Similarly to other anticancer phytochemicals, ET display chemopreventive and chemotherapeutic activities [3]. The chemopreventive activity of ET and derivatives, such as ellagic acid has been primarily associated with their antioxidant capacity, that varies with the degree of hydroxylation [5,57] and depends from both a direct radical scavenging and iron chelation activity.
The well-known anti-inflammatory capacity represents another important feature of ET chemopreventive and antitumor activity [55], that being persisting inflammation involved both as a causative and a facilitating factor in carcinogenesis and cancer development [58]. For example, pomegranate ET inhibit pro-inflammatory pathways including, but not limited to, the NF-κB pathway, whose activation leads to immune reactions, inflammation, and the transcription of genes involved in cell survival, such as Bclx and inhibitors of apoptosis. Constitutive activation of NF-κB has been observed in prostate cancers, where it sustains chronic inflammation and promotes the development of high-grade prostate cancer. With respect to inflammation, it is worth noting that, similarly to many polyphenols, the antioxidant activity of ET participates to an “anti-inflammatory loop” with other mechanisms, since it lowers the levels of radicals which otherwise would act as pro-inflammatory stimuli.
The direct antiproliferative effects of ET have been attributed to multiple mechanisms (see the next subchapters) including the cell cycle arrest capacity and the properties enabling cancer cells to follow apoptosis through the mitochondrial route and self-destruction after replication [59,60,61,62]. In addition to directly targeting tumor cell survival, the cytotoxic/cytostatic activities of ET might also concur with the chemopreventive potential, since they prevent tumor cells from converting into more malignant phenotypes and from replicating.
A study on 1,3-di-O-galloyl-4,6-(s)-HHDP-β-d-glucopyranose (an ET from Balanophora japonica MAKINO) points to the complexity and multiplicity of the mechanisms contributing to the anticancer activity of ET, i.e., the same complexity and multiplicity characterizing also other classes of phytochemicals. Indeed, the antiproliferative activity of 1,3-di-O-galloyl-4,6-(s)-HHDP-β-d-glucopyranose in human Hep-G2 liver cancer cells was also associated to an altered regulation of 25 miRNAs including the let-7 family members miR-370, miR-373, and miR-526b, identified as likely targets with roles in cell proliferation and differentiation [63]. The fact that in cell culture systems combinations of ET or of ET and other phytochemicals present in plant or fruit extracts are more cytotoxic than any single ET [64], is suggestive of the multifactorial effects, chemical synergy, and multiplicity of the mechanisms behind their antitumor activity. To this regard, the capacity of some ET to inhibit angiogenesis, a fundamental event accompanying tumor growth, both in in vitro and in vivo prostate cancer models [65], and to reduce endothelial cell growth through binding to vascular endothelial growth factor receptors [66] represents a further and significant antitumor mechanism.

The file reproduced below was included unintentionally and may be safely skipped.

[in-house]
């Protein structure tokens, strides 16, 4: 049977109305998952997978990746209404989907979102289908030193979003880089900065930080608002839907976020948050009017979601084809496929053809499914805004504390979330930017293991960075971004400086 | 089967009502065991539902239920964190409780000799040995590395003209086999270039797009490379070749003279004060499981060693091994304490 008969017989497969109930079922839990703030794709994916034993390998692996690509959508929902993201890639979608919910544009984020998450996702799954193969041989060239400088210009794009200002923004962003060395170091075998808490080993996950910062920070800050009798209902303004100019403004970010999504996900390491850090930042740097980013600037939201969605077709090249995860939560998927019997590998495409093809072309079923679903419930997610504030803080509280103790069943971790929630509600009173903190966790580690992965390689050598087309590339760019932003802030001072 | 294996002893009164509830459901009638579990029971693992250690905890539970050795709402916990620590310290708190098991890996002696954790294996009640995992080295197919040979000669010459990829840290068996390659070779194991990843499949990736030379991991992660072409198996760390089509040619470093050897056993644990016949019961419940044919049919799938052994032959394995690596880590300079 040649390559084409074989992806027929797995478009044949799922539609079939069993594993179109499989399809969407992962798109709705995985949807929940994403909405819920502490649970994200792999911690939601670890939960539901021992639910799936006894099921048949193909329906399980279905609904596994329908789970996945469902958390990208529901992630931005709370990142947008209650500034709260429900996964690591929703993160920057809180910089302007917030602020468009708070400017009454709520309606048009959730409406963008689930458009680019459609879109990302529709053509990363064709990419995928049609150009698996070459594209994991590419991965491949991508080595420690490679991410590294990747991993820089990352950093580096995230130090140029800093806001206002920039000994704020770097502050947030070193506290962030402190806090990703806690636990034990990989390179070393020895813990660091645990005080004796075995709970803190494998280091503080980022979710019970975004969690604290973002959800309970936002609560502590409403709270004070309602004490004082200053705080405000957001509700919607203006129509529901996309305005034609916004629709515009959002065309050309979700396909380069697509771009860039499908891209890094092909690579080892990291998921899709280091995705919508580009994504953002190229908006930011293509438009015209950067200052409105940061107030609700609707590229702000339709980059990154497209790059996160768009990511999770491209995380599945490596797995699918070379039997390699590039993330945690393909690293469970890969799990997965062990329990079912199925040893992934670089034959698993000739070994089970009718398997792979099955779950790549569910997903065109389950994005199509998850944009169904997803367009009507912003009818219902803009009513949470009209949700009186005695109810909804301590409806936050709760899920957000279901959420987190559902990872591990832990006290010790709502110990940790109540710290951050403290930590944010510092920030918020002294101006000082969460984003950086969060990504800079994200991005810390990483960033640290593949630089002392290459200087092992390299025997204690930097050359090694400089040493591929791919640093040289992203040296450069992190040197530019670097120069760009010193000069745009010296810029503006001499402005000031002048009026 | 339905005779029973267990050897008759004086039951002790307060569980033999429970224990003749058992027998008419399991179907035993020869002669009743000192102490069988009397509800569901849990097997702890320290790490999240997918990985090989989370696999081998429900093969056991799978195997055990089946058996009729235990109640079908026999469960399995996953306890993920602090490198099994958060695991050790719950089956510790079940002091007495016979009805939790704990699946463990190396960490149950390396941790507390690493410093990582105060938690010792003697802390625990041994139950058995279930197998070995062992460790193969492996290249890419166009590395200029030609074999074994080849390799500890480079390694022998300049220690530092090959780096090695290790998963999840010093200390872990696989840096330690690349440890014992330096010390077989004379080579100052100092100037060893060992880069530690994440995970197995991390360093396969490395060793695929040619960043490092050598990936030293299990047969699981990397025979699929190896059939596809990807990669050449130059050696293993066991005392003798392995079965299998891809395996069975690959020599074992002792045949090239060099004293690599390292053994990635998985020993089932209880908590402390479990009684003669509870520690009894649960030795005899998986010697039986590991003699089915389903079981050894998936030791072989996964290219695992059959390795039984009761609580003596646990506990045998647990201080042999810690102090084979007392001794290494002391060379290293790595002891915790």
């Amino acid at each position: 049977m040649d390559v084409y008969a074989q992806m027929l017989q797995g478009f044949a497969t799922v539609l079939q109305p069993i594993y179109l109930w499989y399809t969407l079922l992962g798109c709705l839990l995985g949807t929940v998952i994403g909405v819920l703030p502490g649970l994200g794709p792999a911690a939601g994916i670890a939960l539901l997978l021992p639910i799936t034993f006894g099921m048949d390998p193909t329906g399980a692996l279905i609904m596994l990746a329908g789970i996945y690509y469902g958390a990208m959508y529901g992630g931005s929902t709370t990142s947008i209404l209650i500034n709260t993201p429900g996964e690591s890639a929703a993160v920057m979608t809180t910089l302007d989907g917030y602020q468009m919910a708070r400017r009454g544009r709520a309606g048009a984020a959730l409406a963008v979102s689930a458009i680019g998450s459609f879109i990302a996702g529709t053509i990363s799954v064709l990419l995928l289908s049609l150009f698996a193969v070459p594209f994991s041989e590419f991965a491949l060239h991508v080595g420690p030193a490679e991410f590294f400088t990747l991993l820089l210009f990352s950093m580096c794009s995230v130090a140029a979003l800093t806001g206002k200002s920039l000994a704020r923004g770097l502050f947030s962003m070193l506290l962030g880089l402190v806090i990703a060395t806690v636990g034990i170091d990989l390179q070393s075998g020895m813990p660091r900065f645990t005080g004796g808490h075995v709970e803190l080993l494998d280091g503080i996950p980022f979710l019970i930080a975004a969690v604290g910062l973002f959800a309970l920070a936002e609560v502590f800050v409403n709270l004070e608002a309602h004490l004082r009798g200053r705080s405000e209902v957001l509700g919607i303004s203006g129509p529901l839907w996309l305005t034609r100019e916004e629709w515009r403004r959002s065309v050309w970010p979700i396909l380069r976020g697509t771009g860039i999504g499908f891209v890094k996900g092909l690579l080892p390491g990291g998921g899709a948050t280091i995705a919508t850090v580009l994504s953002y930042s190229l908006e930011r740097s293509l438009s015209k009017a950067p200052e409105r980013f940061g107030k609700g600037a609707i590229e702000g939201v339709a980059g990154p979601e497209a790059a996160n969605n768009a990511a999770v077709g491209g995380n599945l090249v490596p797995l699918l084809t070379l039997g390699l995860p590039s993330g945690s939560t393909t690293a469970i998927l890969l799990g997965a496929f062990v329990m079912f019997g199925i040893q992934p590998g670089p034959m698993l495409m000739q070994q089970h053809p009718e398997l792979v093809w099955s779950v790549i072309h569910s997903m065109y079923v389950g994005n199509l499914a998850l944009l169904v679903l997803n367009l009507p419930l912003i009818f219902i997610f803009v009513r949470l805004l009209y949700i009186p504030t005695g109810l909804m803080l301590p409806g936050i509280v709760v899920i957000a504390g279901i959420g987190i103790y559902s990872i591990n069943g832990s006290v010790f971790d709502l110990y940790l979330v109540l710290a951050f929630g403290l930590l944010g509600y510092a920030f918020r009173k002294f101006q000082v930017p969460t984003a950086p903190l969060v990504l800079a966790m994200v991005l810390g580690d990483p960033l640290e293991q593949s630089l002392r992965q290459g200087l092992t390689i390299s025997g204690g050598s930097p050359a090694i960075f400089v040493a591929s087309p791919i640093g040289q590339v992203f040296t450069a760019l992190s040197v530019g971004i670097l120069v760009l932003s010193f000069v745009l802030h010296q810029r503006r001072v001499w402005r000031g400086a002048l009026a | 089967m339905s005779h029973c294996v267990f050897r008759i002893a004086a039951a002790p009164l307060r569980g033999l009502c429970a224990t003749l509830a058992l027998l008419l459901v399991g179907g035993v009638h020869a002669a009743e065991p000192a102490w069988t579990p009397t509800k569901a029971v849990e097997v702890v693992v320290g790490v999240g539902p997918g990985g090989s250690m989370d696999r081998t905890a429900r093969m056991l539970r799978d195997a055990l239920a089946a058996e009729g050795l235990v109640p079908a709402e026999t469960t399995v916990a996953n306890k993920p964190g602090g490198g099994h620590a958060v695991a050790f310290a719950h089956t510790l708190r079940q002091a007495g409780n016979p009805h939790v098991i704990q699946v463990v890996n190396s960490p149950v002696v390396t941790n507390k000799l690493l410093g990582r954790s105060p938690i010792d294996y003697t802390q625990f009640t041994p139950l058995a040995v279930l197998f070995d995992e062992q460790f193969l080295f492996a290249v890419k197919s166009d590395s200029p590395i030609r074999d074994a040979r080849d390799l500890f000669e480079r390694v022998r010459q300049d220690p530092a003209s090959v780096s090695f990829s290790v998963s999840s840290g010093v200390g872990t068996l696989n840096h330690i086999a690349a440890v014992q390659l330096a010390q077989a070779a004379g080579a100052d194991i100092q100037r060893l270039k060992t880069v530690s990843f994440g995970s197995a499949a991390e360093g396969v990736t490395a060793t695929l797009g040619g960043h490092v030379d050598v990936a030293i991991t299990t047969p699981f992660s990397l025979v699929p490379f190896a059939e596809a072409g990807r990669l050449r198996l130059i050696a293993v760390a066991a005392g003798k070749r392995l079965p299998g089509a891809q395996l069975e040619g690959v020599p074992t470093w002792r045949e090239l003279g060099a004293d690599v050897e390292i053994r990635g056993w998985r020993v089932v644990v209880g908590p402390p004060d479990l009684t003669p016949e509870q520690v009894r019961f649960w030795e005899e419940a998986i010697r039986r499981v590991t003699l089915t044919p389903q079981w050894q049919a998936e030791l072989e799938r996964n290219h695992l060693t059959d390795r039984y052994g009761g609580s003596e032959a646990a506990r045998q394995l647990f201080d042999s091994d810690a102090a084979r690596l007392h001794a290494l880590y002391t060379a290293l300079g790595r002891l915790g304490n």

In analogy to other polyphenols, ET could also be utilized to increase the sensitivity of tumor cells to standard chemotherapeutic drugs [67], with the aim of obtaining an increase of their antitumor efficacy along with a reduction of their doses and, consequently, of their severe adverse effects which often represent a limiting factor for the prosecution of the therapeutic regimens.
As a premise to the literature data discussed in the next paragraphs, it is important noting that, since ET are not absorbed systemically after oral administration as such [48], the studies where ET extracts were given to cultured cancer cells are unlikely to be predictive of the effects which could be attained after oral ingestion in vivo. Rather these data could be representative of intravenously administered ET, but the toxicology of this administration route is not known.
The next sections of the review will discuss more in depth the ET anticancer mechanisms and properties emerging from in vivo and in vitro studies on a panel of tumors or tumor cells which appear as potentially sensitive targets for these phytochemicals.

5.1. Prostate Cancer

Prostate cancer is the second leading cancer-associated death risk factor among U.S. males [68]. Phytochemicals originating from various food sources slow down the progression of prostate cancer, whereas a majority of other nutrients are reported to be non-effective in either preventing or curing prostate cancer [69]. Evidence-based findings support the consolidated role of fruits, vegetables, and various culinary herbs of different cultures in averting various forms of cancers, but relatively weak and inconsistent relationships have been presented so far for prostate cancer [70,71]. Somehow more promising seem to be the edible fruits containing high amounts of ET, which have been extensively tested in vivo for their prostate cancer inhibitory properties. As it has been shown in animal models, higher concentrations of ET are recorded in prostate and colon tissues as compared to the others [72]. Pomegranate holds one of the highest concentration of ET [55]. Antitumor activities of pomegranate fruit juice, peel extracts, and seed oil have been reported against prostate cancer cells [73]. Dose-dependent anti-proliferative and pro-apoptotic effects of pomegranate fruit extracts (10–100 µg/mL) have been documented against aggressive human prostate cancer cells (PC3) [74]: induction of pro-apoptotic mediators (Bax and Bak), downregulation of Bcl-2 and Bcl-XL, and reduced expression of cyclin-dependent kinases 2, 4, 6, and cyclins D1, D2, and E have been identified as the mechanisms responsible for these effects.